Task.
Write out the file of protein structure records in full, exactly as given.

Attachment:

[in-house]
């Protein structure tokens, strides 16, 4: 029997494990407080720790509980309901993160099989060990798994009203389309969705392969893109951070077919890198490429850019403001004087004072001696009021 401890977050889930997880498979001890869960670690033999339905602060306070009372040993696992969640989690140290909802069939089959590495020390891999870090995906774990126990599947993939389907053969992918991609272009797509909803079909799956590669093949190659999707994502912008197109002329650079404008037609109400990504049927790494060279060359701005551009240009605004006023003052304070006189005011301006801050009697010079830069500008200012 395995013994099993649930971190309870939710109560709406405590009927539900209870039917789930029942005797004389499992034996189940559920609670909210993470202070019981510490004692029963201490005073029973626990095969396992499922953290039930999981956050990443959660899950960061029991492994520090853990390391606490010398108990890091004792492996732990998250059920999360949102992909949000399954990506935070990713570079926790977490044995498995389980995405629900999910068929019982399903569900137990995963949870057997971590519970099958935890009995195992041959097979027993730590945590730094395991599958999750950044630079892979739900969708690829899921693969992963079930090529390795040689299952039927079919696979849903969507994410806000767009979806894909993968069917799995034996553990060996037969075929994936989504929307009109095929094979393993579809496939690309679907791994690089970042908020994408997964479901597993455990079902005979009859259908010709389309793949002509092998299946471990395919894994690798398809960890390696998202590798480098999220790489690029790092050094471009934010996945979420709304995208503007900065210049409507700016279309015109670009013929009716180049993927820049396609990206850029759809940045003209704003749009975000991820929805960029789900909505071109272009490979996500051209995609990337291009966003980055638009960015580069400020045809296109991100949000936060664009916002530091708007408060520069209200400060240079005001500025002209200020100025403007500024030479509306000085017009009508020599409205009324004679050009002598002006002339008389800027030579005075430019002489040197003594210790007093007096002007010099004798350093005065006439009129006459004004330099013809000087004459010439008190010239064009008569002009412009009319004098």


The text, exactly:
[in-house]
């Protein structure tokens, strides 16, 4: 029997494990407080720790509980309901993160099989060990798994009203389309969705392969893109951070077919890198490429850019403001004087004072001696009021 401890977050889930997880498979001890869960670690033999339905602060306070009372040993696992969640989690140290909802069939089959590495020390891999870090995906774990126990599947993939389907053969992918991609272009797509909803079909799956590669093949190659999707994502912008197109002329650079404008037609109400990504049927790494060279060359701005551009240009605004006023003052304070006189005011301006801050009697010079830069500008200012 395995013994099993649930971190309870939710109560709406405590009927539900209870039917789930029942005797004389499992034996189940559920609670909210993470202070019981510490004692029963201490005073029973626990095969396992499922953290039930999981956050990443959660899950960061029991492994520090853990390391606490010398108990890091004792492996732990998250059920999360949102992909949000399954990506935070990713570079926790977490044995498995389980995405629900999910068929019982399903569900137990995963949870057997971590519970099958935890009995195992041959097979027993730590945590730094395991599958999750950044630079892979739900969708690829899921693969992963079930090529390795040689299952039927079919696979849903969507994410806000767009979806894909993968069917799995034996553990060996037969075929994936989504929307009109095929094979393993579809496939690309679907791994690089970042908020994408997964479901597993455990079902005979009859259908010709389309793949002509092998299946471990395919894994690798398809960890390696998202590798480098999220790489690029790092050094471009934010996945979420709304995208503007900065210049409507700016279309015109670009013929009716180049993927820049396609990206850029759809940045003209704003749009975000991820929805960029789900909505071109272009490979996500051209995609990337291009966003980055638009960015580069400020045809296109991100949000936060664009916002530091708007408060520069209200400060240079005001500025002209200020100025403007500024030479509306000085017009009508020599409205009324004679050009002598002006002339008389800027030579005075430019002489040197003594210790007093007096002007010099004798350093005065006439009129006459004004330099013809000087004459010439008190010239064009008569002009412009009319004098």